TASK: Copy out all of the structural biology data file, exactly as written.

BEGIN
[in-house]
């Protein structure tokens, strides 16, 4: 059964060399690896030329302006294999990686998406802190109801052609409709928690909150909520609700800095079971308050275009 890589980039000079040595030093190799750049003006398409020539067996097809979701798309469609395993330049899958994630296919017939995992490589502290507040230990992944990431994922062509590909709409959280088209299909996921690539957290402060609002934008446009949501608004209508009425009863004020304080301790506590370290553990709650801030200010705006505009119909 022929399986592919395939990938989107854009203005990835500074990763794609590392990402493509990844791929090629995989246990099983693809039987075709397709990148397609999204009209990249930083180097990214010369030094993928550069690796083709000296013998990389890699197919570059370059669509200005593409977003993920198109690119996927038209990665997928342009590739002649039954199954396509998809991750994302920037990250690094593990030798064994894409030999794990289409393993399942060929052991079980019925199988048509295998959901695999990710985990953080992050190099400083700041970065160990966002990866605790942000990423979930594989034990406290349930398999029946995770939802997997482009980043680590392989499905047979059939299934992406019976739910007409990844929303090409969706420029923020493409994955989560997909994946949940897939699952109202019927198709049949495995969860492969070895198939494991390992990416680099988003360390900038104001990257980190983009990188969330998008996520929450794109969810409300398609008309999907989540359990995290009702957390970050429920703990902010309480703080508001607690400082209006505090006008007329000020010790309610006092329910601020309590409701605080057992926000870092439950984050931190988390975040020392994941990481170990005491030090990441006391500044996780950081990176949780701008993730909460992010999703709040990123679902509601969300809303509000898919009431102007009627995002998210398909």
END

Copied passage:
[in-house]
């Protein structure tokens, strides 16, 4: 059964060399690896030329302006294999990686998406802190109801052609409709928690909150909520609700800095079971308050275009 890589980039000079040595030093190799750049003006398409020539067996097809979701798309469609395993330049899958994630296919017939995992490589502290507040230990992944990431994922062509590909709409959280088209299909996921690539957290402060609002934008446009949501608004209508009425009863004020304080301790506590370290553990709650801030200010705006505009119909 022929399986592919395939990938989107854009203005990835500074990763794609590392990402493509990844791929090629995989246990099983693809039987075709397709990148397609999204009209990249930083180097990214010369030094993928550069690796083709000296013998990389890699197919570059370059669509200005593409977003993920198109690119996927038209990665997928342009590739002649039954199954396509998809991750994302920037990250690094593990030798064994894409030999794990289409393993399942060929052991079980019925199988048509295998959901695999990710985990953080992050190099400083700041970065160990966002990866605790942000990423979930594989034990406290349930398999029946995770939802997997482009980043680590392989499905047979059939299934992406019976739910007409990844929303090409969706420029923020493409994955989560997909994946949940897939699952109202019927198709049949495995969860492969070895198939494991390992990416680099988003360390900038104001990257980190983009990188969330998008996520929450794109969810409300398609008309999907989540359990995290009702957390970050429920703990902010309480703080508001607690400082209006505090006008007329000020010790309610006092329910601020309590409701605080057992926000870092439950984050931190988390975040020392994941990481170990005491030090990441006391500044996780950081990176949780701008993730909460992010999703709040990123679902509601969300809303509000898919009431102007009627995002998210398909």